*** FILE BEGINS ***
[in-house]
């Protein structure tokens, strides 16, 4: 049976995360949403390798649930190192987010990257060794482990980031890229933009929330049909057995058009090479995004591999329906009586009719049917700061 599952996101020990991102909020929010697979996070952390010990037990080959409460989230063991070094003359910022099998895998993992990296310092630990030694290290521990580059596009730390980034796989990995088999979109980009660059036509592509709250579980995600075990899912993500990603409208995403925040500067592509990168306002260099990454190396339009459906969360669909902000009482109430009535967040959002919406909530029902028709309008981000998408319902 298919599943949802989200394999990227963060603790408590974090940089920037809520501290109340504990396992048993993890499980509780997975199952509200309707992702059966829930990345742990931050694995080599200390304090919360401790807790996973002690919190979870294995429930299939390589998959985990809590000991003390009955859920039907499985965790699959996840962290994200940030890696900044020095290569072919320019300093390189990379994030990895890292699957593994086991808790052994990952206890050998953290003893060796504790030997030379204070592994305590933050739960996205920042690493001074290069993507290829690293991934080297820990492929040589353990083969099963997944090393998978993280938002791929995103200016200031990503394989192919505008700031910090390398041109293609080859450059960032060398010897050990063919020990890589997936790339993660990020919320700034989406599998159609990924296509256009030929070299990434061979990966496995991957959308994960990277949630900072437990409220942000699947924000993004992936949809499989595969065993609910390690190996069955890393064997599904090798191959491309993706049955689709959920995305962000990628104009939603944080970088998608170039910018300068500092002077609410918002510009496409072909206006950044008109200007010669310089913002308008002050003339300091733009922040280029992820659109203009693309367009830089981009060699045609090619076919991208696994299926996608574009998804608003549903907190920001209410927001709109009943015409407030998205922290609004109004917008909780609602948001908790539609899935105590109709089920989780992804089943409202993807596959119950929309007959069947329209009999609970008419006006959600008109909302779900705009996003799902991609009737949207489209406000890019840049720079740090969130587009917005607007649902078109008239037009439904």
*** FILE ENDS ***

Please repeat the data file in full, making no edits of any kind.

[in-house]
């Protein structure tokens, strides 16, 4: 049976995360949403390798649930190192987010990257060794482990980031890229933009929330049909057995058009090479995004591999329906009586009719049917700061 599952996101020990991102909020929010697979996070952390010990037990080959409460989230063991070094003359910022099998895998993992990296310092630990030694290290521990580059596009730390980034796989990995088999979109980009660059036509592509709250579980995600075990899912993500990603409208995403925040500067592509990168306002260099990454190396339009459906969360669909902000009482109430009535967040959002919406909530029902028709309008981000998408319902 298919599943949802989200394999990227963060603790408590974090940089920037809520501290109340504990396992048993993890499980509780997975199952509200309707992702059966829930990345742990931050694995080599200390304090919360401790807790996973002690919190979870294995429930299939390589998959985990809590000991003390009955859920039907499985965790699959996840962290994200940030890696900044020095290569072919320019300093390189990379994030990895890292699957593994086991808790052994990952206890050998953290003893060796504790030997030379204070592994305590933050739960996205920042690493001074290069993507290829690293991934080297820990492929040589353990083969099963997944090393998978993280938002791929995103200016200031990503394989192919505008700031910090390398041109293609080859450059960032060398010897050990063919020990890589997936790339993660990020919320700034989406599998159609990924296509256009030929070299990434061979990966496995991957959308994960990277949630900072437990409220942000699947924000993004992936949809499989595969065993609910390690190996069955890393064997599904090798191959491309993706049955689709959920995305962000990628104009939603944080970088998608170039910018300068500092002077609410918002510009496409072909206006950044008109200007010669310089913002308008002050003339300091733009922040280029992820659109203009693309367009830089981009060699045609090619076919991208696994299926996608574009998804608003549903907190920001209410927001709109009943015409407030998205922290609004109004917008909780609602948001908790539609899935105590109709089920989780992804089943409202993807596959119950929309007959069947329209009999609970008419006006959600008109909302779900705009996003799902991609009737949207489209406000890019840049720079740090969130587009917005607007649902078109008239037009439904």